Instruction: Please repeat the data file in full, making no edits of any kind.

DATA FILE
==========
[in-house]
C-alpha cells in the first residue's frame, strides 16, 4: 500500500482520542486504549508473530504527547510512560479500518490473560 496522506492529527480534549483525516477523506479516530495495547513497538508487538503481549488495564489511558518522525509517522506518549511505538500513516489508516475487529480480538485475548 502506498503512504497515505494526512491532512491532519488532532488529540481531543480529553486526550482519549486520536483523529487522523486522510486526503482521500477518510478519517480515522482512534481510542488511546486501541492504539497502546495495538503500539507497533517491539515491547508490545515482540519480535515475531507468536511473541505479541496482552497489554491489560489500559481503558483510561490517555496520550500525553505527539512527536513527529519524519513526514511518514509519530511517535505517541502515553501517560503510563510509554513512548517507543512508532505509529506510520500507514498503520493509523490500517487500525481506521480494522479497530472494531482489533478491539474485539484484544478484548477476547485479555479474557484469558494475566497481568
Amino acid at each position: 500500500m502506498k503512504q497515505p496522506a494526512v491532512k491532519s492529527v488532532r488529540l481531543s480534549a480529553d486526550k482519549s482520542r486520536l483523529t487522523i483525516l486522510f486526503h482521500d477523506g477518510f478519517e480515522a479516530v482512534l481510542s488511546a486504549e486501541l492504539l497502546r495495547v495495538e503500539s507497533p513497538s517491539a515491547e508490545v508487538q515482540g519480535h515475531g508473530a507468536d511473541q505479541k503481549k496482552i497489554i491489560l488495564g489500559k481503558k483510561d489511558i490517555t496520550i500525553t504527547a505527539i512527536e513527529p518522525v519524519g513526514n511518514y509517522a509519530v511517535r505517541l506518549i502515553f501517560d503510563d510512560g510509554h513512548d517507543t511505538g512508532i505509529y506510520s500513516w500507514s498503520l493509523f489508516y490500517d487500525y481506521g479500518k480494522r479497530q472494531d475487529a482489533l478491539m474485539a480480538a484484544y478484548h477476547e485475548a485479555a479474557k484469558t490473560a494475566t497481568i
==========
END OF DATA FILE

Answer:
[in-house]
C-alpha cells in the first residue's frame, strides 16, 4: 500500500482520542486504549508473530504527547510512560479500518490473560 496522506492529527480534549483525516477523506479516530495495547513497538508487538503481549488495564489511558518522525509517522506518549511505538500513516489508516475487529480480538485475548 502506498503512504497515505494526512491532512491532519488532532488529540481531543480529553486526550482519549486520536483523529487522523486522510486526503482521500477518510478519517480515522482512534481510542488511546486501541492504539497502546495495538503500539507497533517491539515491547508490545515482540519480535515475531507468536511473541505479541496482552497489554491489560489500559481503558483510561490517555496520550500525553505527539512527536513527529519524519513526514511518514509519530511517535505517541502515553501517560503510563510509554513512548517507543512508532505509529506510520500507514498503520493509523490500517487500525481506521480494522479497530472494531482489533478491539474485539484484544478484548477476547485479555479474557484469558494475566497481568
Amino acid at each position: 500500500m502506498k503512504q497515505p496522506a494526512v491532512k491532519s492529527v488532532r488529540l481531543s480534549a480529553d486526550k482519549s482520542r486520536l483523529t487522523i483525516l486522510f486526503h482521500d477523506g477518510f478519517e480515522a479516530v482512534l481510542s488511546a486504549e486501541l492504539l497502546r495495547v495495538e503500539s507497533p513497538s517491539a515491547e508490545v508487538q515482540g519480535h515475531g508473530a507468536d511473541q505479541k503481549k496482552i497489554i491489560l488495564g489500559k481503558k483510561d489511558i490517555t496520550i500525553t504527547a505527539i512527536e513527529p518522525v519524519g513526514n511518514y509517522a509519530v511517535r505517541l506518549i502515553f501517560d503510563d510512560g510509554h513512548d517507543t511505538g512508532i505509529y506510520s500513516w500507514s498503520l493509523f489508516y490500517d487500525y481506521g479500518k480494522r479497530q472494531d475487529a482489533l478491539m474485539a480480538a484484544y478484548h477476547e485475548a485479555a479474557k484469558t490473560a494475566t497481568i